The Ethics of Ambivalence and the Practice of Constraint in US Psychiatry



Paul Brodwin

Culture, Medicine, and Psychiatry

September 2014



This article investigates the ambivalence of front-line mental health clinicians toward their power to impose treatment against people’s will. Ambivalence denotes both inward uncertainty and a collective process that emerges in the midst of everyday work. In their commentaries about ambivalence, providers struggle with the distance separating their preferred professional self-image as caring from the routine practices of constraint. A detailed case study, drawn from 2 years of qualitative research in a U.S. community psychiatry agency, traces providers’ response to the major tools of constraint common in such settings: outpatient commitment and collusion between the mental health and criminal justice systems. The case features a near-breakdown of clinical work caused by sharp disagreements over the ethical legitimacy of constraint. The ethnography depicts clinicians’ experience of ambivalence as the complex product of their professional socialization, their relationships with clients, and on-going workplace debates about allowable and forbidden uses of power. As people articulate their ethical sensibility toward constraint, they stumble over the enduring fault lines of community psychiatry, and they also develop an ethos of care tailored to the immediate circumstances, the implicit ideologies, and the broad social contexts of their work.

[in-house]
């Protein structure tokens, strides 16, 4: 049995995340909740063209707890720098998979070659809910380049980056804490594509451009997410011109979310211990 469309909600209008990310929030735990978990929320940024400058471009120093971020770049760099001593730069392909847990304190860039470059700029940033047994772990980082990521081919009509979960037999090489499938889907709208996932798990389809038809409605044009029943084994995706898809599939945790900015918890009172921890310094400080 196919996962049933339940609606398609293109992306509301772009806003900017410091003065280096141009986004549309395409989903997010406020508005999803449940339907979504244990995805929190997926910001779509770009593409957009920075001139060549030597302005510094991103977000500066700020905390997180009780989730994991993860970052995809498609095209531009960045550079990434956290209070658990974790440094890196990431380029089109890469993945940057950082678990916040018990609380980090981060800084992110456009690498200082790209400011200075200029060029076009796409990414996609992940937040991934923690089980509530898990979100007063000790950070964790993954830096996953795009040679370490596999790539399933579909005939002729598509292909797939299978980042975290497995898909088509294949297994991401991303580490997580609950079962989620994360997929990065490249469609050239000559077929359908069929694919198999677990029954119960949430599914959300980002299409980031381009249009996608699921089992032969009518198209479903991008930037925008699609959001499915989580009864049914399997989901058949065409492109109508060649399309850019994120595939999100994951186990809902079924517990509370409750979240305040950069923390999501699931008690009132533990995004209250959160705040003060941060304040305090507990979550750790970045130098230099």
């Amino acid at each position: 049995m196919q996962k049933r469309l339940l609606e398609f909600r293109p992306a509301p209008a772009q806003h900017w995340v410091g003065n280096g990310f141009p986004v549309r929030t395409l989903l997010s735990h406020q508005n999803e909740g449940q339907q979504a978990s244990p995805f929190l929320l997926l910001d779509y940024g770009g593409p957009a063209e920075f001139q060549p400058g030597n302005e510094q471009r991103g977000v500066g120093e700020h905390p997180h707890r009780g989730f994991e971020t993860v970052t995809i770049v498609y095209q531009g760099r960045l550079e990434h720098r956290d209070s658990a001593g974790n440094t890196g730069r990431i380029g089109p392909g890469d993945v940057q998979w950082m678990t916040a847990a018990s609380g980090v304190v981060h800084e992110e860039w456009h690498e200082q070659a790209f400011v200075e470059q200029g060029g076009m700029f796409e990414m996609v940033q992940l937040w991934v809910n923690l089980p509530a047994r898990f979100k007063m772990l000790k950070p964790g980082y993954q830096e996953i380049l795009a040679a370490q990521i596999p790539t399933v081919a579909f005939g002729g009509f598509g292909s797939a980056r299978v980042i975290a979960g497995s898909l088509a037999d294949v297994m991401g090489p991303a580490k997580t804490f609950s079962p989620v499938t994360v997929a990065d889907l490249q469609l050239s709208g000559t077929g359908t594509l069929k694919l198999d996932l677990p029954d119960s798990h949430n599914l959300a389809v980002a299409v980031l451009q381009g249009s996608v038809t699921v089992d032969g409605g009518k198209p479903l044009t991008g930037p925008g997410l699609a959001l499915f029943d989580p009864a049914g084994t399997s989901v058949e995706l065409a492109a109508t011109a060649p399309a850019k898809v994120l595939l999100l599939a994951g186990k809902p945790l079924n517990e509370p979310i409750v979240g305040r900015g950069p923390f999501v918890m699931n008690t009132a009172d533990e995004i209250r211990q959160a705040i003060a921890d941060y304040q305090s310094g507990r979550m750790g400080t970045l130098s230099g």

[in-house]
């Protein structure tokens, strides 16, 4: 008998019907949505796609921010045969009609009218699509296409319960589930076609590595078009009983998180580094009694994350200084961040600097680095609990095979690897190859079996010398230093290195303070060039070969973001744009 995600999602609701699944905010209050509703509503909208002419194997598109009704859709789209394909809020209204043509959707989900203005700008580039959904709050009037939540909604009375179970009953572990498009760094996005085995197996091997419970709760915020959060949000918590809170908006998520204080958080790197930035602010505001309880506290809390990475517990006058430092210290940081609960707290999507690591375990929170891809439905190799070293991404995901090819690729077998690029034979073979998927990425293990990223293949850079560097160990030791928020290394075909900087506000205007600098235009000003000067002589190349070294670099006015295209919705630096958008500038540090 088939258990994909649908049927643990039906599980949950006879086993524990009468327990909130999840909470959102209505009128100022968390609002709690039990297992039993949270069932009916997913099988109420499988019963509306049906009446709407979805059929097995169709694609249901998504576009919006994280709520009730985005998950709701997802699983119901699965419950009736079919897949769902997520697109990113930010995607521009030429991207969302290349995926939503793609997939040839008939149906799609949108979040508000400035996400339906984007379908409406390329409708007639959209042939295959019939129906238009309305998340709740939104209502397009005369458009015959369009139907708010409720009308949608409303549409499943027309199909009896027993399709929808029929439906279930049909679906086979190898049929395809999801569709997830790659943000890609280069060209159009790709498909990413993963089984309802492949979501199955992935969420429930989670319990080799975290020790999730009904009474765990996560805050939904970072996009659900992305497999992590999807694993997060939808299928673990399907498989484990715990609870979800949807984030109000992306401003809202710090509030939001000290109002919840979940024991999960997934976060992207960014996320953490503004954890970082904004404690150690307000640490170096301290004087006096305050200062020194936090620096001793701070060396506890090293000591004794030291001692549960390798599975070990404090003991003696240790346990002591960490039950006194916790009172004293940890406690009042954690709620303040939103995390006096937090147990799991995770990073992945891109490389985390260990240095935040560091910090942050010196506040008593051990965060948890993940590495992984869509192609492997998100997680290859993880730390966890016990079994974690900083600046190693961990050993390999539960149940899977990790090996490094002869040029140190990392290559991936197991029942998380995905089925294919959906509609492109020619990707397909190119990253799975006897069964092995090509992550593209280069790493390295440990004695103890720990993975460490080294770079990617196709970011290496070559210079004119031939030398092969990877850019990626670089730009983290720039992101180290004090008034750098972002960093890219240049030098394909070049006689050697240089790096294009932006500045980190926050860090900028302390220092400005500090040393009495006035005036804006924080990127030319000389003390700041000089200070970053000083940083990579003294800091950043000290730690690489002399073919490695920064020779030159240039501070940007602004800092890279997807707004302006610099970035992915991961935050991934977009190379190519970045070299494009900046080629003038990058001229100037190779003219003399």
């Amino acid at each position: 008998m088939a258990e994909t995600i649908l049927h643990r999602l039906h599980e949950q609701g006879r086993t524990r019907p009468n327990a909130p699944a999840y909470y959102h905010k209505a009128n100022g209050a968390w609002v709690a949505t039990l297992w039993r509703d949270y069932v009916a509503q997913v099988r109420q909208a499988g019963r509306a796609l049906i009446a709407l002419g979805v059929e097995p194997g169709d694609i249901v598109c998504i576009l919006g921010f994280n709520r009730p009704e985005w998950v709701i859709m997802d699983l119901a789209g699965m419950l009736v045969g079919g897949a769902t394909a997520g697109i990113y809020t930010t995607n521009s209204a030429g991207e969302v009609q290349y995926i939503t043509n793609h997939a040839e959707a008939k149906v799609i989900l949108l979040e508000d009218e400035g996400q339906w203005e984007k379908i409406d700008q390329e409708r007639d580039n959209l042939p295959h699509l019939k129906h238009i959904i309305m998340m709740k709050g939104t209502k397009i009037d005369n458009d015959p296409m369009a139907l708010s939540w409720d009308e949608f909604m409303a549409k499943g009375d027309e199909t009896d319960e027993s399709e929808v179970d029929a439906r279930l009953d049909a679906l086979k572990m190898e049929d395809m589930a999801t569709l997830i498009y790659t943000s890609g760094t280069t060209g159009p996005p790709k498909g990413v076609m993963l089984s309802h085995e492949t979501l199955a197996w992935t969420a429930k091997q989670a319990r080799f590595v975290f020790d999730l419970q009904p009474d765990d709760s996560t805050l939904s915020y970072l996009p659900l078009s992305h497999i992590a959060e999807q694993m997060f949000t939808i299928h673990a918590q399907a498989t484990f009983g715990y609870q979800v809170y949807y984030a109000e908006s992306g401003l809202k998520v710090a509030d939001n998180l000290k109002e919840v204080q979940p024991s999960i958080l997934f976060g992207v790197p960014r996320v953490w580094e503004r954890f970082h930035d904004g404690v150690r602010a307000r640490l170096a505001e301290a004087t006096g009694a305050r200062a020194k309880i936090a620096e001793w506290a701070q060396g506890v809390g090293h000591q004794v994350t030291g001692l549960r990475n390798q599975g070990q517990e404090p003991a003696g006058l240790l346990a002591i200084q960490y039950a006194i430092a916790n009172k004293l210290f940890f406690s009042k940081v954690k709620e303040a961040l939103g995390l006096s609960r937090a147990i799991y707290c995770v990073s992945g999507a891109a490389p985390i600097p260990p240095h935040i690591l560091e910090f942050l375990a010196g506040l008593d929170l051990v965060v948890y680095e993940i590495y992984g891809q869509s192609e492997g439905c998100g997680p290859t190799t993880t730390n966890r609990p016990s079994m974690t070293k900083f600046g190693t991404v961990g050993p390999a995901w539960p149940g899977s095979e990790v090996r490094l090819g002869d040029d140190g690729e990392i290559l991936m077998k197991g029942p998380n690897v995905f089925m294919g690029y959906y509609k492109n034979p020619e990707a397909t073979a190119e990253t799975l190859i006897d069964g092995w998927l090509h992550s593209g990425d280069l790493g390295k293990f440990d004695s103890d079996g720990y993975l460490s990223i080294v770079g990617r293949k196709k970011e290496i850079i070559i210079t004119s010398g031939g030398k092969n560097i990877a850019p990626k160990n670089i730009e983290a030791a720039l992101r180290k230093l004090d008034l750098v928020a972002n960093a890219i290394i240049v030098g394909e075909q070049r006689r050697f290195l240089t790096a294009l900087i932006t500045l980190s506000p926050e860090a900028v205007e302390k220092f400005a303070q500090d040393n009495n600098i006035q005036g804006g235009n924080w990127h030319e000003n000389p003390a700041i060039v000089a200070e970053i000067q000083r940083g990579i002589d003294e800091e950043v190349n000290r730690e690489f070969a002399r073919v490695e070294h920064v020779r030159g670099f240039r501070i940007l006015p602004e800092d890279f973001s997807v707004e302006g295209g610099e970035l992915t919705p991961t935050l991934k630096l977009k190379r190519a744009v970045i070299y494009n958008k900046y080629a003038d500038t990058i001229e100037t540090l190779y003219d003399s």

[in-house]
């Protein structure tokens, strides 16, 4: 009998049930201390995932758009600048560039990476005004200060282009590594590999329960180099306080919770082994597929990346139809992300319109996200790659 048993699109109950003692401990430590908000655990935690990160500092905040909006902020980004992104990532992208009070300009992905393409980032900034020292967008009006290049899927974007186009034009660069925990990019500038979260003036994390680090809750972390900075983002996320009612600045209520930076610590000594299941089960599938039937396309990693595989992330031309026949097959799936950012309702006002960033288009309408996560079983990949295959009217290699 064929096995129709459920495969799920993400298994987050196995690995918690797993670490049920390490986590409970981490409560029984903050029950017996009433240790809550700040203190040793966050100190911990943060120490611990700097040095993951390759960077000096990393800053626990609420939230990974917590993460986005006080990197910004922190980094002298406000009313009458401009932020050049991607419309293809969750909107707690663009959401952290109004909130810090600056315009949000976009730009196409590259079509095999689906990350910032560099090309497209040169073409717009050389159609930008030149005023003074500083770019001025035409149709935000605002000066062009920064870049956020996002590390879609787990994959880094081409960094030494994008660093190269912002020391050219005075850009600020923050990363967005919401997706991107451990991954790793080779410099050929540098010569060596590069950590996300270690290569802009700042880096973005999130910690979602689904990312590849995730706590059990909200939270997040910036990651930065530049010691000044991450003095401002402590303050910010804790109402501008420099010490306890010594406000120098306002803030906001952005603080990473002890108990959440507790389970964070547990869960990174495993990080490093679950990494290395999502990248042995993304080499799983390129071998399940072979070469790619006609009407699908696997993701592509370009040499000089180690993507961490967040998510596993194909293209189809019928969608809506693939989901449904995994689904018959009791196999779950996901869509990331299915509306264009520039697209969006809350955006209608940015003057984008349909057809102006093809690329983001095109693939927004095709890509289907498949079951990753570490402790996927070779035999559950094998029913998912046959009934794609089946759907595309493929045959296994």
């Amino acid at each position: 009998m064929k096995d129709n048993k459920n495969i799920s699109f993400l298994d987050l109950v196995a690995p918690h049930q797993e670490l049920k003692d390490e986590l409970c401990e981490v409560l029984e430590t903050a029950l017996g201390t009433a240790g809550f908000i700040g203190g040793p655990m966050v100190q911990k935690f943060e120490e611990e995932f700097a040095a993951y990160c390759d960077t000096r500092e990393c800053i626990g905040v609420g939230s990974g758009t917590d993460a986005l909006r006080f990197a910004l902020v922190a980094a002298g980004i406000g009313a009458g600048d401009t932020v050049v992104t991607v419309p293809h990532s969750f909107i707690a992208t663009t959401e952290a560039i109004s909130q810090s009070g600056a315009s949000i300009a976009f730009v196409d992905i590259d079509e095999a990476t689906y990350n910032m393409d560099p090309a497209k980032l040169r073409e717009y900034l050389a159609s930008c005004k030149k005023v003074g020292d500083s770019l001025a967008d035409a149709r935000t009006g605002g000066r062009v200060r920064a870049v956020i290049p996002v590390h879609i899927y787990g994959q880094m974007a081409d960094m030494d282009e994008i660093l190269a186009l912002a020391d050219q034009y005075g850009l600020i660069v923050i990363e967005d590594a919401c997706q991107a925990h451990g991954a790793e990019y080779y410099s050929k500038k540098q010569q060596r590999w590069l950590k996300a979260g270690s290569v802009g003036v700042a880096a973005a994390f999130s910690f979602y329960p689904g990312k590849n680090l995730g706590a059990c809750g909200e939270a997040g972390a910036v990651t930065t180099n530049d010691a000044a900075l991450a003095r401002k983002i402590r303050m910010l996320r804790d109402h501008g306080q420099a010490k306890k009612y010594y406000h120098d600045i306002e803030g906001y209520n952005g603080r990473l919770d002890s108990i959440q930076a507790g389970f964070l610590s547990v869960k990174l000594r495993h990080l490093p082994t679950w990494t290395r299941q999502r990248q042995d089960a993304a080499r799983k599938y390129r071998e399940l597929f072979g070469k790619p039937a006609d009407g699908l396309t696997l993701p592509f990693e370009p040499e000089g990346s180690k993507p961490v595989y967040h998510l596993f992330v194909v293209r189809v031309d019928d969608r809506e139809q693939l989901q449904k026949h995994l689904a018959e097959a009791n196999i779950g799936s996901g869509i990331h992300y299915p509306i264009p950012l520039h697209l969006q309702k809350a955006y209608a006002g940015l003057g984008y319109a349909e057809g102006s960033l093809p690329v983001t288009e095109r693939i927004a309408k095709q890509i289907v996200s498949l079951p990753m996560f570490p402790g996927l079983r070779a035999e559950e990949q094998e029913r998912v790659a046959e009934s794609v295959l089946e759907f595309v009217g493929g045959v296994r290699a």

Human Services and Justice Coordinating Committee